Nuclear waste shipments ‘Truckee still not 100% free from the process’
The Department of Energy’s recent decision designating the Feather River railroad route the first choice for nuclear waste transport does not exclude Donner Summit and Truckee.
The summit route remains second on the priority list.
“The Nuclear Regulatory Commission requires a primary and secondary route for shipping nuclear waste,” said Dan Nix of the California Energy Commission. “Truckee is still not 100 percent free from the process. It is No. 2.”
U.S. District Judge Fern Smith ruled last month the safest route to ship spent nuclear fuel from abroad was through the Feather River Canyon from San Francisco to a temporary facility in Idaho. Although downtown Truckee and Reno seemed spared, Sacramento and Oroville will still see the shipments.
Opponents of the decision to use the Concord Naval Weapons Station to Idaho route are claiming the Feather River route has a history of accidents and track failure.
“This just isn’t true,” said Mike Furtney, Union Pacific spokesman. “They are using outdated information.”
Furtney said problems along the canyon route were occurring when Western Pacific ran trains through there more than 20 years ago.
“For the past 15 to 16 years, Union Pacific has spent enormous amounts of money to upgrade to tracks,” he said. “After last year’s flood, the Feather River (route) was shut down for three months for repairs. The tracks are as good as anything in the U.S. now. The tracks were restored to the best condition.”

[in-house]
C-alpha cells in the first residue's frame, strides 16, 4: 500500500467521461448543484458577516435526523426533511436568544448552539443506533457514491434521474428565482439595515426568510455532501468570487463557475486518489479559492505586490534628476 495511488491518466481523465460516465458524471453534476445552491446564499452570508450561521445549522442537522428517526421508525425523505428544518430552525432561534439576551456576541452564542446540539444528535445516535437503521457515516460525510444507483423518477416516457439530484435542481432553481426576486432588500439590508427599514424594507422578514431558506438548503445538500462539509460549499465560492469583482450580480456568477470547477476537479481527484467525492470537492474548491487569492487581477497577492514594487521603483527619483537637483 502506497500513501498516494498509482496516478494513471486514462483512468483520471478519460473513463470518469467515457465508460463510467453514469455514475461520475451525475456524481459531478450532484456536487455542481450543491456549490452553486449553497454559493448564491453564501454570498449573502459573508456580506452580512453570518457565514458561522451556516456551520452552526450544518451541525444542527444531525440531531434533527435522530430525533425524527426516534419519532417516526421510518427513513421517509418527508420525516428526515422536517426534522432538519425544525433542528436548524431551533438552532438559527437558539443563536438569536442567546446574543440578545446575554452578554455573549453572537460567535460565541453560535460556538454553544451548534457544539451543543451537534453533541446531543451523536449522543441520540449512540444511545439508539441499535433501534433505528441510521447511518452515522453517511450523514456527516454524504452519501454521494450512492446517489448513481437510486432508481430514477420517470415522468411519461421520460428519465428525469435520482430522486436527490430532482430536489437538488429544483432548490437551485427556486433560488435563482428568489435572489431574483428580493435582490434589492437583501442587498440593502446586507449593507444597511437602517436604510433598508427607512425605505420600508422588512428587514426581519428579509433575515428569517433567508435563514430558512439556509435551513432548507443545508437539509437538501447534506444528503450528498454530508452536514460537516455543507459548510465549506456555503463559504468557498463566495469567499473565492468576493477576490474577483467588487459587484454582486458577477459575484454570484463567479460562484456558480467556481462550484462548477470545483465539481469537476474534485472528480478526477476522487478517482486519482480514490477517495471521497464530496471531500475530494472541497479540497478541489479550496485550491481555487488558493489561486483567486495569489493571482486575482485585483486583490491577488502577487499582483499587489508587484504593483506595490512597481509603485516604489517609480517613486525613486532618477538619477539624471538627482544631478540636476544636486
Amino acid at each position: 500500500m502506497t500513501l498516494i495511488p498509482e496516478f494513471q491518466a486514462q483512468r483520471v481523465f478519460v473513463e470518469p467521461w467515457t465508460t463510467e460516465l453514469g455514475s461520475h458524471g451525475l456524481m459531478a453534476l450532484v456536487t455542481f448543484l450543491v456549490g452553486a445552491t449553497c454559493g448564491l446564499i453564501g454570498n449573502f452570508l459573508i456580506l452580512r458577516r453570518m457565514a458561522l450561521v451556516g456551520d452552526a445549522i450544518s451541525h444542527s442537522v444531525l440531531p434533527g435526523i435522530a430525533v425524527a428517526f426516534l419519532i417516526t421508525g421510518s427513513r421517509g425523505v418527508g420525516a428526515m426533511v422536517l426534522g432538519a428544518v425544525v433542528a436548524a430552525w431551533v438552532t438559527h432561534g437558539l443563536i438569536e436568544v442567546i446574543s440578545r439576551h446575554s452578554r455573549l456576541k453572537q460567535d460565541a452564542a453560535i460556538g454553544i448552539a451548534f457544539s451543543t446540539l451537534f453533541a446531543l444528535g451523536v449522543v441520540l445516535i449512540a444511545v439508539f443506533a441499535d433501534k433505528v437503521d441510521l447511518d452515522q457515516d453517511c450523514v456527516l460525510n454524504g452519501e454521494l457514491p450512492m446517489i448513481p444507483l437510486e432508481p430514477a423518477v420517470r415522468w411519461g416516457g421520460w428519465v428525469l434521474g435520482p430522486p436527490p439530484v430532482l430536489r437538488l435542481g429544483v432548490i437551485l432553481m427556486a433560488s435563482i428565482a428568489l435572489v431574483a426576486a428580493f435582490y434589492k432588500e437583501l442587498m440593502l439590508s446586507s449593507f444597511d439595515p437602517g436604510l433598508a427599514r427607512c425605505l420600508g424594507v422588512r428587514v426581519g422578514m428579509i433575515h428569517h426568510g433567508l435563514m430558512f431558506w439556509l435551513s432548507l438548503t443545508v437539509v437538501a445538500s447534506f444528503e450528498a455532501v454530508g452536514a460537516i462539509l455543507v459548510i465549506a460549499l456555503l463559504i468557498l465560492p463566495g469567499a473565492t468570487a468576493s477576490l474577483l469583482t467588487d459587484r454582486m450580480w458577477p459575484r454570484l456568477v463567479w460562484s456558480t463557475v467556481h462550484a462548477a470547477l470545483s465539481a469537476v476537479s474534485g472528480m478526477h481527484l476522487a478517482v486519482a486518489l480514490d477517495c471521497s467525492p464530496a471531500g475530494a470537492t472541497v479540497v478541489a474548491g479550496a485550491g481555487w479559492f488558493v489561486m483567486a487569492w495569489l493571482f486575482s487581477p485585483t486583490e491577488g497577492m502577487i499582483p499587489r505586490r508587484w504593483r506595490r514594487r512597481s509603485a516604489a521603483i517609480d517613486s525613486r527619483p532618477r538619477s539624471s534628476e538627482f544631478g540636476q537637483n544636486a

The first load of fuel from Asian nuclear reactors could reach the station just east of San Francisco as early as June. Once on track, the shipments will travel 60 miles north of Reno, then pass between between the city and Winnemucca on its way to Idaho.
Overall, the casks would be hauled on freight cars more than 915 miles to a site at the Idaho National Engineering and Environmental Laboratory. Four more shipments are planned over the next 12 years.
Where to permanently store the spent fuel is the question still left open. Nix said Yucca Mountain in southern Nevada may be an option or a native American reservation in Utah could hold the place.
“We are seeing more offers from native Americans to permanently store wastes on their lands,” he said. “It’s an option we are looking into.”
Beginning in the 1950s, the United States sent nuclear fuel abroad for research and medical use in the Atoms for Peace Program. Nearly 20 tons of used, highly radioactive uranium and other materials are being returned to the U.S. from Europe and Asia. The first shipment of a half-ton is scheduled from Asia.
According to the government, the spent fuel poses a risk of nuclear weapons proliferation and terrorism if it is left overseas. Anti-nuclear proponents claim leaving the fuel overseas may be safer than transporting it through the U.S.
“If we had our druthers, we wouldn’t transport any nuclear materials at all,” Furtney said. “Whether we like it or not, the DOE requires that we ship it (nuclear fuel).”
Furtney said Union Pacific has been doing all it can to comply with the energy department’s requirements and recommendations.
“We have no choice,” he said.
Steve Wright, Truckee town manager, said the decision is OK with him.
“Of course I think the judge’s decision was the right one,” he said. “Hopefully the summit route won’t be needed.”
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